Pitching your startup when you’re not the founder. Don’t be this guy—don’t let people know your baby’s ugly.

January 20, 2011 by Jared Goralnick

Ugly babyI was underwhelmed by the pitch.  The assistant that presented it lacked passion, vision, and several fundamentals.  He didn’t know me, and he shared unnecessary and unhelpful things about him.

Don’t be that guy.  Founder or not, everyone should be able to represent their startup.

I find this all too often—people work to make a living, but no one puts them through the training necessary to represent the company—neither as an employee nor as someone speaking on its behalf.  If founders can’t sell their employees on their idea and get them to understand it clearly, then employees are severely handicapped at succeeding in their jobs.

I’m going to an event tomorrow night that’s about employee equity—what’s great about the event is that it’s targeted to people who work for startups and need to better understand their compensation.  It’s an event for people who aren’t just in biz dev or on the management team.  More events need to be targeted toward the regular folks who do much if not most of the real work.

One of those events needs to be on pitching, on selling, on the elevator pitch, and on why on earth they’re working at a startup.  I’m not slaving away for a dream because I want a quick buck, and I don’t think anyone on my team is.  Right now we’re not to the point where we can look back and say “it’s beautiful, it’s done,” but whether or not the baby’s ugly, I expect my whole team to stand behind it.  And to understand where things are going.  Is that too much to ask?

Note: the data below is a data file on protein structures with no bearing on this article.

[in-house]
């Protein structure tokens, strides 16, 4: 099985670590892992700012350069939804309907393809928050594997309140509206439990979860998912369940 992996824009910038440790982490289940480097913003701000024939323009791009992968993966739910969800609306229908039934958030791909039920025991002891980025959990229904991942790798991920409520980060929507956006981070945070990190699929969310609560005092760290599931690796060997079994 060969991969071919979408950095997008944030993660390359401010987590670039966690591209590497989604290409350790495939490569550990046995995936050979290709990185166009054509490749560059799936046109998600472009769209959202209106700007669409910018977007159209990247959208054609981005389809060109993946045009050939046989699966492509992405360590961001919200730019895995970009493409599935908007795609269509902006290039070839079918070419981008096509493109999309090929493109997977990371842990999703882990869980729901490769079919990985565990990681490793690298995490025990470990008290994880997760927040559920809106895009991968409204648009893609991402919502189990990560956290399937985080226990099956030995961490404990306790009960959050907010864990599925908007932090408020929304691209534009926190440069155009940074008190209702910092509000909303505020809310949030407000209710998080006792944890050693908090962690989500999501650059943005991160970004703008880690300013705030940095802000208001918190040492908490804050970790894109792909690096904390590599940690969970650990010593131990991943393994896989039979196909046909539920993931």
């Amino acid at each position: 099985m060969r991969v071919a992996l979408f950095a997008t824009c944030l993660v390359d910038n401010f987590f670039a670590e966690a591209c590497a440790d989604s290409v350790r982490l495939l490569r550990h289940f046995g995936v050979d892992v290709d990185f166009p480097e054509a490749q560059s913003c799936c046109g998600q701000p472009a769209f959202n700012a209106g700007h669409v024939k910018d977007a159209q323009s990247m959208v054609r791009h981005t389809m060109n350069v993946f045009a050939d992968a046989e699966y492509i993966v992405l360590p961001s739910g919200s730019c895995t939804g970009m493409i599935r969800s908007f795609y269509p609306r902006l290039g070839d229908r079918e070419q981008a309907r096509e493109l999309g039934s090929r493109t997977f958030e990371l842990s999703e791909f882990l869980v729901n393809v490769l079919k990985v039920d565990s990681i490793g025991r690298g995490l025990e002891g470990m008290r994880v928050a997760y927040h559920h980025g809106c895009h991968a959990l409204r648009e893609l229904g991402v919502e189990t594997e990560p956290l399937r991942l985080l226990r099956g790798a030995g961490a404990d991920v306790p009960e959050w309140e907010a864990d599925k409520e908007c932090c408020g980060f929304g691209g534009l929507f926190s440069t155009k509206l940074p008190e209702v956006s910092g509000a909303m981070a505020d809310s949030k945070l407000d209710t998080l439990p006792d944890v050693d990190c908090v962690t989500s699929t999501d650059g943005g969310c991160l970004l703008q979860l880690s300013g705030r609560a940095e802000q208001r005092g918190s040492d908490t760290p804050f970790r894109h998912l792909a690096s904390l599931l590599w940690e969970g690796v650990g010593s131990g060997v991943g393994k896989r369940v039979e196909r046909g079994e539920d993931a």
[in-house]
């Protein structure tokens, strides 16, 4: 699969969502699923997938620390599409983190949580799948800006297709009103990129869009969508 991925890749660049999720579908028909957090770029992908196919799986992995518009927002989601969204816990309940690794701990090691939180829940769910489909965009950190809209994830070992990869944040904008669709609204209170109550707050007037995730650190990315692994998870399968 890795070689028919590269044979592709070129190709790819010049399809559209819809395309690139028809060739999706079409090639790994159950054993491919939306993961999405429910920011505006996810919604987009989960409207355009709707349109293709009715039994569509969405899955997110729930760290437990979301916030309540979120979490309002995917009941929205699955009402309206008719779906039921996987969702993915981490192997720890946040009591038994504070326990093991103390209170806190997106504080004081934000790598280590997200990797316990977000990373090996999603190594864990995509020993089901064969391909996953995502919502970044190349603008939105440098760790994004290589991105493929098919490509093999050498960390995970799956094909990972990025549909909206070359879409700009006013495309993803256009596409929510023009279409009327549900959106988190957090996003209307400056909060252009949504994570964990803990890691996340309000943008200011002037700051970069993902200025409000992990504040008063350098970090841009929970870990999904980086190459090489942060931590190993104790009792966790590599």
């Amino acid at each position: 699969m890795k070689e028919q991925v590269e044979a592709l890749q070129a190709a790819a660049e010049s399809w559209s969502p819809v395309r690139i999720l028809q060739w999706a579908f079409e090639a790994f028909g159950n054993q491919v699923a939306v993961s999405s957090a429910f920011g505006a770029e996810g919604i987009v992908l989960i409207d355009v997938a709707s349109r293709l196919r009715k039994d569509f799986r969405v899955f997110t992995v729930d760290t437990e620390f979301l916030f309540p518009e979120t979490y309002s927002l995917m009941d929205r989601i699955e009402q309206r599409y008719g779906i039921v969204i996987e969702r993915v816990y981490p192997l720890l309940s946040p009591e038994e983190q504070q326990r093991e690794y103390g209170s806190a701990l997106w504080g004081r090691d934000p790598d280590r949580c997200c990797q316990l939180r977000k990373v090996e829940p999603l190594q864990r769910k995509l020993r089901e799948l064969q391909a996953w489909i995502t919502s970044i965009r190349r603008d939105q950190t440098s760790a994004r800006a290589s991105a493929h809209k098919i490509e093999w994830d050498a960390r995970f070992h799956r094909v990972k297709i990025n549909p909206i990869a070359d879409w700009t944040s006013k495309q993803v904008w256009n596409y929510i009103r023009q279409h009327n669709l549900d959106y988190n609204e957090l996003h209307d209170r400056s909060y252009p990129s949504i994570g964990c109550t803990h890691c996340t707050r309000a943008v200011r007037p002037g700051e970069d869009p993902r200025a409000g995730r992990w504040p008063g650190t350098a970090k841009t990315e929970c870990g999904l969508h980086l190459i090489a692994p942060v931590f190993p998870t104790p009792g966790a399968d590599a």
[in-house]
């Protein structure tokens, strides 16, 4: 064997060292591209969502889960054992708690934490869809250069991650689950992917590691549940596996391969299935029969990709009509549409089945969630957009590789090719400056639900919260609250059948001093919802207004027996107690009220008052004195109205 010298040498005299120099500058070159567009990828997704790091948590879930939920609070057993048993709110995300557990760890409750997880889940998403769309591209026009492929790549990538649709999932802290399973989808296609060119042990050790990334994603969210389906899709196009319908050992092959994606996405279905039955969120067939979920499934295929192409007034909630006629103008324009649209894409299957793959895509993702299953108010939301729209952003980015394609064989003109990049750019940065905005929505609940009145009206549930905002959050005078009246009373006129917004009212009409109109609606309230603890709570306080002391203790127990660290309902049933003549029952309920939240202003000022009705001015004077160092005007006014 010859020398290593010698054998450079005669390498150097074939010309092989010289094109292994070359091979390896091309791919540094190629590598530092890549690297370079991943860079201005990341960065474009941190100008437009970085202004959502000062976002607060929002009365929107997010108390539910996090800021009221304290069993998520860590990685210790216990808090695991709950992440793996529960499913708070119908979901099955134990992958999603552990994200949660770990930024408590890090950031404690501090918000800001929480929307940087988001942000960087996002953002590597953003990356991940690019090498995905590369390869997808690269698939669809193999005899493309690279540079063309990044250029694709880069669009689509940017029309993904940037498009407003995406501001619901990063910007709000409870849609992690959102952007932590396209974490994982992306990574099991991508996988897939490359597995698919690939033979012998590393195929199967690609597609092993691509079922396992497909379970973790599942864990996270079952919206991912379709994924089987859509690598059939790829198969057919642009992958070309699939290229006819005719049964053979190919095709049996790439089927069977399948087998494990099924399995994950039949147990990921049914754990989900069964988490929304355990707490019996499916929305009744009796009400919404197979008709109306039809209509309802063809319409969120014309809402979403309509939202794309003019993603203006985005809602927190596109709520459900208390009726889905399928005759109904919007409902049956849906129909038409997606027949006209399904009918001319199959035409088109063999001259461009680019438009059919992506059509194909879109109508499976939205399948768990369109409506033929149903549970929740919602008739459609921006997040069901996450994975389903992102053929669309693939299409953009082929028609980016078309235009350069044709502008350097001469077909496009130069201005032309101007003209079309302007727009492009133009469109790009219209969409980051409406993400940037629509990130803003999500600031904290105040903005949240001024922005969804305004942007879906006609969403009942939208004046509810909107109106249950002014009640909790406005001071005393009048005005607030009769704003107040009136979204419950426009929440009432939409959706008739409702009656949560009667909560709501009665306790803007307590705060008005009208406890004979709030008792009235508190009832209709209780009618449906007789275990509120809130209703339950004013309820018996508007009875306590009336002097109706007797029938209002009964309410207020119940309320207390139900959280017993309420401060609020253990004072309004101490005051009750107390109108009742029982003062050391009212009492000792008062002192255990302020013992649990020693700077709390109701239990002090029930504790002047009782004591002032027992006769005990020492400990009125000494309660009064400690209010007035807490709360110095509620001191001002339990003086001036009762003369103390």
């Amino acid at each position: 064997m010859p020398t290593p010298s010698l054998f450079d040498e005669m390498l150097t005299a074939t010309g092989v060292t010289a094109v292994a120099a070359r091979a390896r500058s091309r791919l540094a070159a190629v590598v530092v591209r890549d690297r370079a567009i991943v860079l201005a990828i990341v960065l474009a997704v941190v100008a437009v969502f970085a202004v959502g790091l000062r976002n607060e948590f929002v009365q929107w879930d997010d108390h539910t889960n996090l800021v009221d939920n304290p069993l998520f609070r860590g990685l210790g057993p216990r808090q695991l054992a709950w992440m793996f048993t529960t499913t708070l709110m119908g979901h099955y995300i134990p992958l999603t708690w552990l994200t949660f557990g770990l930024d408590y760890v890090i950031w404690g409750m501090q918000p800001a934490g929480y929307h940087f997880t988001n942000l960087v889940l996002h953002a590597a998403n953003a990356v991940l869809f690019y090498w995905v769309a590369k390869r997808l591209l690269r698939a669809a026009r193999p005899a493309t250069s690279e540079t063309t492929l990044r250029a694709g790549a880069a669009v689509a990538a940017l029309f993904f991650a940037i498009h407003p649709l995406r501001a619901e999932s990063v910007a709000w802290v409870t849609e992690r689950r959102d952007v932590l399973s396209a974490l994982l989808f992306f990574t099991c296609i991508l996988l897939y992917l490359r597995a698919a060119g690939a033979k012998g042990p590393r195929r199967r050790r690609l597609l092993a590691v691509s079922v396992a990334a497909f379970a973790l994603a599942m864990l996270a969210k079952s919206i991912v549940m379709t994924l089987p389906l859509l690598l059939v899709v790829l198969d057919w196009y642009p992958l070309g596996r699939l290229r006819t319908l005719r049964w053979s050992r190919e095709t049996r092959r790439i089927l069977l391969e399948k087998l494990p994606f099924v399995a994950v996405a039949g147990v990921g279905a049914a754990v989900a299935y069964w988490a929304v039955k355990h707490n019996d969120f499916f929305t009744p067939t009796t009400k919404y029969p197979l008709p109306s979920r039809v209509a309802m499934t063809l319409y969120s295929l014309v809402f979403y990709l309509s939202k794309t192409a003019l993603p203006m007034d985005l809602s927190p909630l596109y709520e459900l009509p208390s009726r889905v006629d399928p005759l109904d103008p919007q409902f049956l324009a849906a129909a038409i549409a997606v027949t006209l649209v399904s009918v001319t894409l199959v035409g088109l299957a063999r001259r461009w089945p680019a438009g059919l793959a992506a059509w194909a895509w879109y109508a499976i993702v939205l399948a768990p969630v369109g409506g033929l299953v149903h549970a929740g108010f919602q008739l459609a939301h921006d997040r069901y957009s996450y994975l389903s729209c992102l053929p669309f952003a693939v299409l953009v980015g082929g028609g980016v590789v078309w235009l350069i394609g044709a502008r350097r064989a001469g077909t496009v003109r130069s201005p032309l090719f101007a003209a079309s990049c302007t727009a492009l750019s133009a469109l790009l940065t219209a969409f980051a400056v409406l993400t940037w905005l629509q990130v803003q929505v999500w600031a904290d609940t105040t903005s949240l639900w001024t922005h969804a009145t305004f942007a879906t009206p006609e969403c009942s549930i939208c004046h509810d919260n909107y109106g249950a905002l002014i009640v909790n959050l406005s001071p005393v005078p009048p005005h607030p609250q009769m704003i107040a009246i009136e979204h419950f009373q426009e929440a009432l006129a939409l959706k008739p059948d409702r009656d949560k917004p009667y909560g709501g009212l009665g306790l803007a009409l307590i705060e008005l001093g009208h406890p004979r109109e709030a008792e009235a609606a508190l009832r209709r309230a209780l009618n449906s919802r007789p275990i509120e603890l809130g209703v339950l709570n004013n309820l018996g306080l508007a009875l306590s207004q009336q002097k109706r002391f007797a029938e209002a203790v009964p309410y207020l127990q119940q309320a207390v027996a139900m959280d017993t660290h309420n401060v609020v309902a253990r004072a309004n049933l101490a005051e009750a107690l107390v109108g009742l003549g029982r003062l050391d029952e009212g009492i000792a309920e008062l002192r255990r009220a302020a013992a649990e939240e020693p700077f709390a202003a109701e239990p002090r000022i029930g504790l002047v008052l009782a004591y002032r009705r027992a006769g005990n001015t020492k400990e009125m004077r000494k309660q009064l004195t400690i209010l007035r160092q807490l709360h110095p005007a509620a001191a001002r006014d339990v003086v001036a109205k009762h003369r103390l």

I hope someone (or, heck I will) puts on an event about this.  And that we all invest a little more time in the people who work with us on the vision.  Regardless of one’s role in a company or the company’s stage in the market, this is crucial for so many parts of a company’s success.

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One Response to “Pitching your startup when you’re not the founder. Don’t be this guy—don’t let people know your baby’s ugly.”


  1. Steve

    Yep, and I want to reiterate the last bit that it holds for everyone and for companies of all sizes and stages. From the last few big companies I’ve worked at it was a real problem. People doing the work were either not sold on the vision or just never knew what it was, and the quality of work suffered as a result. Much easier to get people to build great products when they *want* to build a great product instead of just showing up for work every day…

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